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Thread: Truth

  1. #81
    Aikido is offline Senior Member Community Builder
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    well. As usual, I tend to side with Saizou in this one (sorry nataku and Jakko T-T). I completely agree with his assessment of reality.

    "In practice, it is very hard, if not impossible to be certain that a observation is completely perfect."

    yes. but we arent talking about practice here. if we ARE talking about practice, than your final conclusion is entirely reasonable.

    I think that, possibly beyond the realm of human udnerstanding (not necessarily into God), there is a completely perfect observation.

  2. #82
    nataku_0 is offline Senior Member Well Known
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    It's ok aikido. you kinda took my side anyways with that post.

    I dunno how many times I've said it, but I don't mind: I am not telling people the secrets of the universe, every truth beyond a shadow of a doubt.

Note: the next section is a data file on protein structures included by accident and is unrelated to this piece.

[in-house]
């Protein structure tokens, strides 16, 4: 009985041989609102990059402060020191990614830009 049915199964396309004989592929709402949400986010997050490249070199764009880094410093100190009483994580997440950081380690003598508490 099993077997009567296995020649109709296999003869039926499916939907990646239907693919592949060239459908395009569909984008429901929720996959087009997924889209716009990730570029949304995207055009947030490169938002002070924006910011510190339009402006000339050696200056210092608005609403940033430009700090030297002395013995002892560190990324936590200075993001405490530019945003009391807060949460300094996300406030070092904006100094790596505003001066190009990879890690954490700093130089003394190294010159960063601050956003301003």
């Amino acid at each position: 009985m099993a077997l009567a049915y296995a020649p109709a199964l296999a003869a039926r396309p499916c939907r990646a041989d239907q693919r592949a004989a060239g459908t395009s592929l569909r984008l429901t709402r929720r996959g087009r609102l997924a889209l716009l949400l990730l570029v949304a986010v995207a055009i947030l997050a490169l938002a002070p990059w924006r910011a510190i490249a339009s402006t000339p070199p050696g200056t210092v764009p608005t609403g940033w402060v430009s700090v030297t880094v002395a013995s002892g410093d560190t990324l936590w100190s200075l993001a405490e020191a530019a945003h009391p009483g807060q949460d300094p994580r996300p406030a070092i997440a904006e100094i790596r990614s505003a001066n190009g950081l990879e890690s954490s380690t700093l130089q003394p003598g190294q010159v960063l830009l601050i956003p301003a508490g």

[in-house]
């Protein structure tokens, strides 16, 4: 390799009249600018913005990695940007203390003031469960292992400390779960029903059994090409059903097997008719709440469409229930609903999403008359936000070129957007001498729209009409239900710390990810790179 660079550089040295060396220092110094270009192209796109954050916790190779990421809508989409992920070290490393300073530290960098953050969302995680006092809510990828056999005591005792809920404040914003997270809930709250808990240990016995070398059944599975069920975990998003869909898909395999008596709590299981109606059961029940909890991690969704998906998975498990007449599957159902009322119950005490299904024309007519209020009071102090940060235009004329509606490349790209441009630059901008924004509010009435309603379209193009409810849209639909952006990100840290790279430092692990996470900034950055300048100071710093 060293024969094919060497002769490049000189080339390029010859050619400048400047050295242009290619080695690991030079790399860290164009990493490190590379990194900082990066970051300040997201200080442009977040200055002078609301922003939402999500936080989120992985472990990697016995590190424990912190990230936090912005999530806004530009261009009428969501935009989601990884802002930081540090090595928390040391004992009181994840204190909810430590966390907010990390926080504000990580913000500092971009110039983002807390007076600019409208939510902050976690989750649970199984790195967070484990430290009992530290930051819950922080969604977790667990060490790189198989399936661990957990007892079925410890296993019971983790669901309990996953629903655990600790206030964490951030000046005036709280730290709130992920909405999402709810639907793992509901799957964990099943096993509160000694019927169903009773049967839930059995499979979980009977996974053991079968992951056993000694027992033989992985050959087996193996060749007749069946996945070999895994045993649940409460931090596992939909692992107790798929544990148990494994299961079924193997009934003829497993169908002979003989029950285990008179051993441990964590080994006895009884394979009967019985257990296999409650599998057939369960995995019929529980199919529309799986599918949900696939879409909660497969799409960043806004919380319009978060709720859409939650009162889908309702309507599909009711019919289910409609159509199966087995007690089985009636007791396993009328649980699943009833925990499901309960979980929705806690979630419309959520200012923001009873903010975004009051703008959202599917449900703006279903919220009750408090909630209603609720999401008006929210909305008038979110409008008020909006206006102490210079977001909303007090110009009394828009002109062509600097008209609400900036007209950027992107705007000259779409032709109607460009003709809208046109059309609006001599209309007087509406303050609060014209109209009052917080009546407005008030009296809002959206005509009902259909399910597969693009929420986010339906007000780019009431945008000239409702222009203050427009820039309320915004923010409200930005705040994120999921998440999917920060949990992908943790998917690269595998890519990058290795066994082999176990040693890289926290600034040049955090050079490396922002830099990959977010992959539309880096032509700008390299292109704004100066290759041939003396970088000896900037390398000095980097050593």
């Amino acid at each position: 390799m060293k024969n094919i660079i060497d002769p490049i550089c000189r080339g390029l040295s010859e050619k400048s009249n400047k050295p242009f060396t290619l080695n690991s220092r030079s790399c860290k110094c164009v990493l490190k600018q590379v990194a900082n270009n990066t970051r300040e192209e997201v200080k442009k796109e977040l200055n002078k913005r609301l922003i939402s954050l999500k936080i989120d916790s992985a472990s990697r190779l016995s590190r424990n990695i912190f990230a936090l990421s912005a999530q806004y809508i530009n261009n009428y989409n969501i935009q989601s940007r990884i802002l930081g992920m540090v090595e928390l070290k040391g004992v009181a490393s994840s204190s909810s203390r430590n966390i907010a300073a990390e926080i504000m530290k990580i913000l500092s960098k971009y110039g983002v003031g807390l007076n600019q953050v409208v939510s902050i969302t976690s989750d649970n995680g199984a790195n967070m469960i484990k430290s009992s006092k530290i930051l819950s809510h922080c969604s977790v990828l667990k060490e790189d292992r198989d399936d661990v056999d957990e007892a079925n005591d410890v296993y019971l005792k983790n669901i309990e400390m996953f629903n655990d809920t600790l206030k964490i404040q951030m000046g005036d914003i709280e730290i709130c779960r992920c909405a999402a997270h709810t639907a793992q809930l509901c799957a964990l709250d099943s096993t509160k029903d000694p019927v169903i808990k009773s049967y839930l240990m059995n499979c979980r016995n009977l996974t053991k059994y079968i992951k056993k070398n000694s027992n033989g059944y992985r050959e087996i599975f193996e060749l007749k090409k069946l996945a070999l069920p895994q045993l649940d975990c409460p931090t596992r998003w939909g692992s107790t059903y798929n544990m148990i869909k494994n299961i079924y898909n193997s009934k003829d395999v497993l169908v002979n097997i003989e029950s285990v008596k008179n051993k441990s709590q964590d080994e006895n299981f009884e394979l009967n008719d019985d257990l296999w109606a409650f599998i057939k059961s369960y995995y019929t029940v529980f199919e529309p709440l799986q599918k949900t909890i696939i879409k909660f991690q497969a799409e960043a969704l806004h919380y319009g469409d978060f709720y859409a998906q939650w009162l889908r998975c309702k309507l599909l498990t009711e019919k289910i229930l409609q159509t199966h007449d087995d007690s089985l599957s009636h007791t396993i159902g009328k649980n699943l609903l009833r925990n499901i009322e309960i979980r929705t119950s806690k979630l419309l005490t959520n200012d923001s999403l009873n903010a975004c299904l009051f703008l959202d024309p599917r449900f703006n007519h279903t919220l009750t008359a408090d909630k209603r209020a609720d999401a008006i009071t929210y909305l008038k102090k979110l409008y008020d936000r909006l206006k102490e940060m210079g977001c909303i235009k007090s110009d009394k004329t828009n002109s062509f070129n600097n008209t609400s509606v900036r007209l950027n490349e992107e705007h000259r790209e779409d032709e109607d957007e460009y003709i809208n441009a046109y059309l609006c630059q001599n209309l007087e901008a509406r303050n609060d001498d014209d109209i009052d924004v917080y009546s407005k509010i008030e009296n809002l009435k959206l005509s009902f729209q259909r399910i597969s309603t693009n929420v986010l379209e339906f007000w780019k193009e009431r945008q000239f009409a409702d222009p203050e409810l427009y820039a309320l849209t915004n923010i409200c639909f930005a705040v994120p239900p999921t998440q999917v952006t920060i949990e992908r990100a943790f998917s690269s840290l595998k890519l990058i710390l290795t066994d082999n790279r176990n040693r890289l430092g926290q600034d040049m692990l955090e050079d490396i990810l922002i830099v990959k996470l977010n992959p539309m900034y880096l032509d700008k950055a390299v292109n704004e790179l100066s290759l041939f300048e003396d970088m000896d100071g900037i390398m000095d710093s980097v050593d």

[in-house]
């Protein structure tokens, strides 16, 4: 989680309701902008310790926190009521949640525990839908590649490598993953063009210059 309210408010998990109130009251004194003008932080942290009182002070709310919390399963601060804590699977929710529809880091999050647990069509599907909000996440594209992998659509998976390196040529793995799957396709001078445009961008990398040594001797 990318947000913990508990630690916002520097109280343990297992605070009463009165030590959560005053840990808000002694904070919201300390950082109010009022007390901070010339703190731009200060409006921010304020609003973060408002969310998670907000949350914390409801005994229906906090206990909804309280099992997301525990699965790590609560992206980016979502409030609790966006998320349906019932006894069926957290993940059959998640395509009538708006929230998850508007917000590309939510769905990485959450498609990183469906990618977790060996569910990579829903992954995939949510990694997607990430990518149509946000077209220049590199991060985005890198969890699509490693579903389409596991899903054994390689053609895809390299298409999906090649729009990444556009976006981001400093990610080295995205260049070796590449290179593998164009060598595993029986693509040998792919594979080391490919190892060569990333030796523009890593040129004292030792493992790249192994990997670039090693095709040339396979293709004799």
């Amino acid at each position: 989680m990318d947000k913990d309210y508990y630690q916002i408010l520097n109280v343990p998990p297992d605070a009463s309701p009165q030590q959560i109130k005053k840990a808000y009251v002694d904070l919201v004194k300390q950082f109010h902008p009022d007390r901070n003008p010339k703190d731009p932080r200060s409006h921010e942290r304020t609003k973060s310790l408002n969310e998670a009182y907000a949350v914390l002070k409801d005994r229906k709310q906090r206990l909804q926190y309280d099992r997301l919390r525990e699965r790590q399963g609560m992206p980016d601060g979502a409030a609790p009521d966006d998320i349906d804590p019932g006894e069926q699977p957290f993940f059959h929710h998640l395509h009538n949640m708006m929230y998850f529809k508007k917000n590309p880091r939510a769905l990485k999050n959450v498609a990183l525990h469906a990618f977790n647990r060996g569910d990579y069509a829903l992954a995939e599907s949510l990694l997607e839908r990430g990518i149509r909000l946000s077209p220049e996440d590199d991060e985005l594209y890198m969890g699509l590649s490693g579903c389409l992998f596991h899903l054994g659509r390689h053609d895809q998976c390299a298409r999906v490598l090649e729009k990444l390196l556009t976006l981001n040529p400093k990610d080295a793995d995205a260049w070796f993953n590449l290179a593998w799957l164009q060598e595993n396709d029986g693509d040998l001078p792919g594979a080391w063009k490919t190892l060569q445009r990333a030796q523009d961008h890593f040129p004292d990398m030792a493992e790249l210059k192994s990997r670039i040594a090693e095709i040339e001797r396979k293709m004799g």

What I did was simply examine the thought of those statements, and how if they were true and applicable to everything we know, they would have to indeed be the absolute truths that they aspire to defeat.

    Which is why I said an omnipotent being is needed, someone who is the standard of truth (and then that also ties in with the standard for absolute morals, but that's something else).

    Sorry, aallx, I didn't mean to say that you claimed a god existed. I was pointing out that it would have to lead to that as you say. But in anycase, we are trying to clear up the things before that, like statements of "there is no absolute truth" being absolute themselves.

    As for five balls, I would have thought Bamboozler had none.

  3. #83
    aallx is offline Senior Member Respected Member
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    "There is no absolute truth"... It's supposed to be an absolute statement right? But since there are "no absolute truths", then this statement isn't an absolute truth itself... meaning it could be wrong... lol. First time I actually tried to analyze it. Nataku's right, it does defeat itself. Oh, and there's nothing to apologize for, I was just being silly .

    Anyway, if there is no absolute truth, we will have nothing to base our relative truths upon. It's like, if no such event happens, then there would be no interpretations for said event. No input, no output.
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  4. #84